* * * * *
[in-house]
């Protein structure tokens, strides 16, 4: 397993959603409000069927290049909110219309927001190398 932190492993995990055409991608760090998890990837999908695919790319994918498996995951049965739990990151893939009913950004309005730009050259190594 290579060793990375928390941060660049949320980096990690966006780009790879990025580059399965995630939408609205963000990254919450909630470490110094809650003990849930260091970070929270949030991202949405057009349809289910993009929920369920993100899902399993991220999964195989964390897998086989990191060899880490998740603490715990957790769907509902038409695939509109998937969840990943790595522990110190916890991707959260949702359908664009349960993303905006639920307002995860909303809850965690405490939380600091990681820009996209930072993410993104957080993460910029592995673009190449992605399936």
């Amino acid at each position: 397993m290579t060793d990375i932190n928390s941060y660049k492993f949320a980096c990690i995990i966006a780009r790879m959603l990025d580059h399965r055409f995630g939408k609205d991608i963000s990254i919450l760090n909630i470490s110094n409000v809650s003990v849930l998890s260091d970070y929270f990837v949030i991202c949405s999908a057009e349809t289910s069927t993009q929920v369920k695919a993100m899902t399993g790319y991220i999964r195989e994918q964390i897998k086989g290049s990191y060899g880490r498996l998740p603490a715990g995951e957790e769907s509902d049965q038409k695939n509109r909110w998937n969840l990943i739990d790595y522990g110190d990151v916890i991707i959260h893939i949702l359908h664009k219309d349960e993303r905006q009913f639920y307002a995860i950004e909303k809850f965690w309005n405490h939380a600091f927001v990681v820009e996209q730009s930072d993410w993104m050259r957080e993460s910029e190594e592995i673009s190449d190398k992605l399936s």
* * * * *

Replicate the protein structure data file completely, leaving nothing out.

[in-house]
């Protein structure tokens, strides 16, 4: 397993959603409000069927290049909110219309927001190398 932190492993995990055409991608760090998890990837999908695919790319994918498996995951049965739990990151893939009913950004309005730009050259190594 290579060793990375928390941060660049949320980096990690966006780009790879990025580059399965995630939408609205963000990254919450909630470490110094809650003990849930260091970070929270949030991202949405057009349809289910993009929920369920993100899902399993991220999964195989964390897998086989990191060899880490998740603490715990957790769907509902038409695939509109998937969840990943790595522990110190916890991707959260949702359908664009349960993303905006639920307002995860909303809850965690405490939380600091990681820009996209930072993410993104957080993460910029592995673009190449992605399936």
């Amino acid at each position: 397993m290579t060793d990375i932190n928390s941060y660049k492993f949320a980096c990690i995990i966006a780009r790879m959603l990025d580059h399965r055409f995630g939408k609205d991608i963000s990254i919450l760090n909630i470490s110094n409000v809650s003990v849930l998890s260091d970070y929270f990837v949030i991202c949405s999908a057009e349809t289910s069927t993009q929920v369920k695919a993100m899902t399993g790319y991220i999964r195989e994918q964390i897998k086989g290049s990191y060899g880490r498996l998740p603490a715990g995951e957790e769907s509902d049965q038409k695939n509109r909110w998937n969840l990943i739990d790595y522990g110190d990151v916890i991707i959260h893939i949702l359908h664009k219309d349960e993303r905006q009913f639920y307002a995860i950004e909303k809850f965690w309005n405490h939380a600091f927001v990681v820009e996209q730009s930072d993410w993104m050259r957080e993460s910029e190594e592995i673009s190449d190398k992605l399936s």